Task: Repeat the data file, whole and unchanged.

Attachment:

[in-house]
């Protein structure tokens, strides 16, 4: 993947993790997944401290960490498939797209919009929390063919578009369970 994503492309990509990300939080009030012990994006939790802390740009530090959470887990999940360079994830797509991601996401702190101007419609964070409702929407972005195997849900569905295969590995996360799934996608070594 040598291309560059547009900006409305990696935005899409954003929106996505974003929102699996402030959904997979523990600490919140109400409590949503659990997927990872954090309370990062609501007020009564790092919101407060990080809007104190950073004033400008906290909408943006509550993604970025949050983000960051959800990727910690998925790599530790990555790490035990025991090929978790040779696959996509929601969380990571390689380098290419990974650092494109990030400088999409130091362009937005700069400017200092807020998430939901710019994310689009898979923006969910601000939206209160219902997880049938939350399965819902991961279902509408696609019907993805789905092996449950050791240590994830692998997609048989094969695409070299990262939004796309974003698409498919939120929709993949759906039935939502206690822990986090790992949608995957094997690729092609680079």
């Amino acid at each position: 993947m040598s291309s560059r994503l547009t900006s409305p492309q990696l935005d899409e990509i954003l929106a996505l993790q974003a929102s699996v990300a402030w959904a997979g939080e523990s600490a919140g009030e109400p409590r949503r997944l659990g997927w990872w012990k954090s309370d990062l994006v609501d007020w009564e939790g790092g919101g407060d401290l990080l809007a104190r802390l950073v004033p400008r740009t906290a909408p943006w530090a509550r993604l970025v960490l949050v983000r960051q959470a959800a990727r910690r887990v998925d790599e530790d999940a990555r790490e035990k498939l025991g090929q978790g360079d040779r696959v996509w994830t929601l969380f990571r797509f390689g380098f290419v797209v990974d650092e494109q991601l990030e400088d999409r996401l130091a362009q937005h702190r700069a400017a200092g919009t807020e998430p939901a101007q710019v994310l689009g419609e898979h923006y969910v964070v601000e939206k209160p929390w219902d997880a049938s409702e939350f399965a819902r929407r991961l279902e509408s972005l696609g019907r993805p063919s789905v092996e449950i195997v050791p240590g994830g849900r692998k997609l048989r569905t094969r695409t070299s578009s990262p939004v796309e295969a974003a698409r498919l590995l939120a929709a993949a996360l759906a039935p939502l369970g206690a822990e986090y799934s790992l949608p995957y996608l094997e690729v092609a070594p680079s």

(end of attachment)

[in-house]
């Protein structure tokens, strides 16, 4: 993947993790997944401290960490498939797209919009929390063919578009369970 994503492309990509990300939080009030012990994006939790802390740009530090959470887990999940360079994830797509991601996401702190101007419609964070409702929407972005195997849900569905295969590995996360799934996608070594 040598291309560059547009900006409305990696935005899409954003929106996505974003929102699996402030959904997979523990600490919140109400409590949503659990997927990872954090309370990062609501007020009564790092919101407060990080809007104190950073004033400008906290909408943006509550993604970025949050983000960051959800990727910690998925790599530790990555790490035990025991090929978790040779696959996509929601969380990571390689380098290419990974650092494109990030400088999409130091362009937005700069400017200092807020998430939901710019994310689009898979923006969910601000939206209160219902997880049938939350399965819902991961279902509408696609019907993805789905092996449950050791240590994830692998997609048989094969695409070299990262939004796309974003698409498919939120929709993949759906039935939502206690822990986090790992949608995957094997690729092609680079």
């Amino acid at each position: 993947m040598s291309s560059r994503l547009t900006s409305p492309q990696l935005d899409e990509i954003l929106a996505l993790q974003a929102s699996v990300a402030w959904a997979g939080e523990s600490a919140g009030e109400p409590r949503r997944l659990g997927w990872w012990k954090s309370d990062l994006v609501d007020w009564e939790g790092g919101g407060d401290l990080l809007a104190r802390l950073v004033p400008r740009t906290a909408p943006w530090a509550r993604l970025v960490l949050v983000r960051q959470a959800a990727r910690r887990v998925d790599e530790d999940a990555r790490e035990k498939l025991g090929q978790g360079d040779r696959v996509w994830t929601l969380f990571r797509f390689g380098f290419v797209v990974d650092e494109q991601l990030e400088d999409r996401l130091a362009q937005h702190r700069a400017a200092g919009t807020e998430p939901a101007q710019v994310l689009g419609e898979h923006y969910v964070v601000e939206k209160p929390w219902d997880a049938s409702e939350f399965a819902r929407r991961l279902e509408s972005l696609g019907r993805p063919s789905v092996e449950i195997v050791p240590g994830g849900r692998k997609l048989r569905t094969r695409t070299s578009s990262p939004v796309e295969a974003a698409r498919l590995l939120a929709a993949a996360l759906a039935p939502l369970g206690a822990e986090y799934s790992l949608p995957y996608l094997e690729v092609a070594p680079s």